For this national champion social work is more important than | Milaap

For this national champion social work is more important than money

The hopes of her coaches rest on 14-year-old Pavithra. With less than an year's practice, she stands out with her stance, footing and style as good as a 'pro'. She is always on time for practice – two hours every morning and evening. “Practise is the best part of my day. Coach is sure I can box at the Olympics one day,” says the bright-eyed girl.

Pavitra is one of the 100 girls from the corporation school learning boxing from a dedicated group of young women sportspersons in Chennai. Reverently called 'coach' Narmadha and four of her friends from boxing have dedicated themselves to guiding these budding boxers. In groups of 30, the girls practice on the sand and share 5 gloves between themselves. Filled with confidence, these children dream of the various championships and opportunities they now have thanks to boxing. 

(Left) Girls practise on the beach; (Right - L to R) Narmadha's students Pavitra and Shalini in their defensive stance

J. Narmadha experienced first hand the exhilarating change brought about by boxing. She began boxing at 12 in 2006. A student in Chennai Corporation School, she was one of the few that was picked for 'boxing'. She bagged gold at the state-level the same year and the following three years, being named 'best boxer' in the Tamil Nadu. She also won two bronze national medals in 2007 and 2008.  

Learning from a stellar coach

However, due to her limiting circumstances, Narmadha was never able to become a professional. But she made sure she learnt enough to become a physical education instructor. “Boxing changed my life. I won medals and may parents and teacher saw me as a champion. But there was nobody to teach us better techniques or even tell us what to do next. I decided that even if I couldn't, I would help others girls like myself become boxers,” adds Narmadha.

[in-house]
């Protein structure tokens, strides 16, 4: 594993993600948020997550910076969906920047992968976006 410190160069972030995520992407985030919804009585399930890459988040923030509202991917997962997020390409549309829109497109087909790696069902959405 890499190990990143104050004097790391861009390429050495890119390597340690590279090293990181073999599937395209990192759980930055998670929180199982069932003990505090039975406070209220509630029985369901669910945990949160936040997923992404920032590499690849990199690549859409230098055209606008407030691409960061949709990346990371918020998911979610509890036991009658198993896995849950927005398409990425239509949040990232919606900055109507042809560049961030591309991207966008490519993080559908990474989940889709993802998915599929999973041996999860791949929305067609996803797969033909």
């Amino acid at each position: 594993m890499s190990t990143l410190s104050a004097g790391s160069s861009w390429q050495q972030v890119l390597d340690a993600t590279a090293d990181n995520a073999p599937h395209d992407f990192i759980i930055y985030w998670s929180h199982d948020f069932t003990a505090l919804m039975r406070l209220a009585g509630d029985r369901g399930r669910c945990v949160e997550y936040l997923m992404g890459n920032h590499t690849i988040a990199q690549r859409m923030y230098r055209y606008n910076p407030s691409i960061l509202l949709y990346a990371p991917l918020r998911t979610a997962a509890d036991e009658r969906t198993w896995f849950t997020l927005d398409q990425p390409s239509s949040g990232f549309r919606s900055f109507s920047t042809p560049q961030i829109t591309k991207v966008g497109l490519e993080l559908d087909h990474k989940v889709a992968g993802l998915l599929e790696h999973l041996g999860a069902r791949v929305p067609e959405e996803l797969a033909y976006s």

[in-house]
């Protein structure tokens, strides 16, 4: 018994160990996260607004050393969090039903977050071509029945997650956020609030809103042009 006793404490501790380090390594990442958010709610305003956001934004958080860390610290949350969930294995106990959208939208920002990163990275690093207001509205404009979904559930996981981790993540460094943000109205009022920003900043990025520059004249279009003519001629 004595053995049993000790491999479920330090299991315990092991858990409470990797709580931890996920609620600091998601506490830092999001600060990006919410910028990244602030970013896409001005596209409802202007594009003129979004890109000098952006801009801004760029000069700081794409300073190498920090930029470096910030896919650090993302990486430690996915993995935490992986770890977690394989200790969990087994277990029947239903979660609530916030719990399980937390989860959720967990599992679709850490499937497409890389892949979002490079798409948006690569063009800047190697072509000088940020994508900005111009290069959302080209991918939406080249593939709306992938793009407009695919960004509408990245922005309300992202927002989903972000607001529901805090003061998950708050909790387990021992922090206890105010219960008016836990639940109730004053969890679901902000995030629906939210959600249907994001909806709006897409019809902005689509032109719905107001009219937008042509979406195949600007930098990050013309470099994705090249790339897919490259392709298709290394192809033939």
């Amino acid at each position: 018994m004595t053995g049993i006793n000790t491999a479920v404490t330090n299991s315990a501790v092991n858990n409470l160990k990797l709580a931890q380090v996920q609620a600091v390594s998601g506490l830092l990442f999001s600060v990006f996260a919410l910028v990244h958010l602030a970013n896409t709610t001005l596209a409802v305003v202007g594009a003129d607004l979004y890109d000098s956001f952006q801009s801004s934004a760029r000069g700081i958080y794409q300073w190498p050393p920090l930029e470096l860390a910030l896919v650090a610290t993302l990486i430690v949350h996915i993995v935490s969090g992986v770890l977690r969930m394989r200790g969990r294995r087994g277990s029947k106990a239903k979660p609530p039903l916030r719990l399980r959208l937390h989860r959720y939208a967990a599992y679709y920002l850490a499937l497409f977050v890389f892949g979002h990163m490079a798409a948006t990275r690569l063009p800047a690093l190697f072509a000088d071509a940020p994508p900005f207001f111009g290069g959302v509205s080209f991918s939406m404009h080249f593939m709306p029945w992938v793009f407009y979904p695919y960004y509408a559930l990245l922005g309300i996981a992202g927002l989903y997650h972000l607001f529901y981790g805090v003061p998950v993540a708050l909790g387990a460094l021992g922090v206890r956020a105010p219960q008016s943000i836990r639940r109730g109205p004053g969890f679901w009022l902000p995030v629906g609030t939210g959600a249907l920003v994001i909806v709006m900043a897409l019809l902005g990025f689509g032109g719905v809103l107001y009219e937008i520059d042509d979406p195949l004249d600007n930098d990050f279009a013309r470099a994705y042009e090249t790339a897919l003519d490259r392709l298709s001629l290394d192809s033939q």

She works with the NGO Magic Bus to bring sports into the lives of underprivileged children. She works as a gym trainer in the morning to make some money. “I don't make much, but if I can give these children a chance for glory, it is worth it,” she says. 

A mentor who understands what the girls need

Like Narmadha and her friends, the girls are daughters of daily-wage workers and for Narmadha, their success is her own victory. She understands the challenges faced by her charges – no financial support from home and lack of nutritious foods that athletes need. No one has ever told these girls that they will amount to anything.

Narmadha (Left) with a student

So they are trained free of cost. What they lack for in funds is made up for in fighting spirit. Narmadha and her friends put in their own money and purchased 5 boxing gloves. At practise time, the children who get the gloves spar and the rest exercise, punching the air and improving their defensive stance. 

With some encouragement they can make a mark

Slowly, the Chennai girls are carving a reputation of being tough go-getters on the rink. With a little bit of encouragement, these girls are daring to dream big and make a splash in the state tournaments. With slightly better facilities for practice such as more boxing gloves and punching bags, they can definitely prove their mettle. 

Narmadha is raising funds for purchasing boxing gloves, punching bag, mouth-guards, head-guards and bandages for her students. A small contribution from you can give the spark of opportunity to underprivileged girls. Donate here.
Click here to contact the organiser.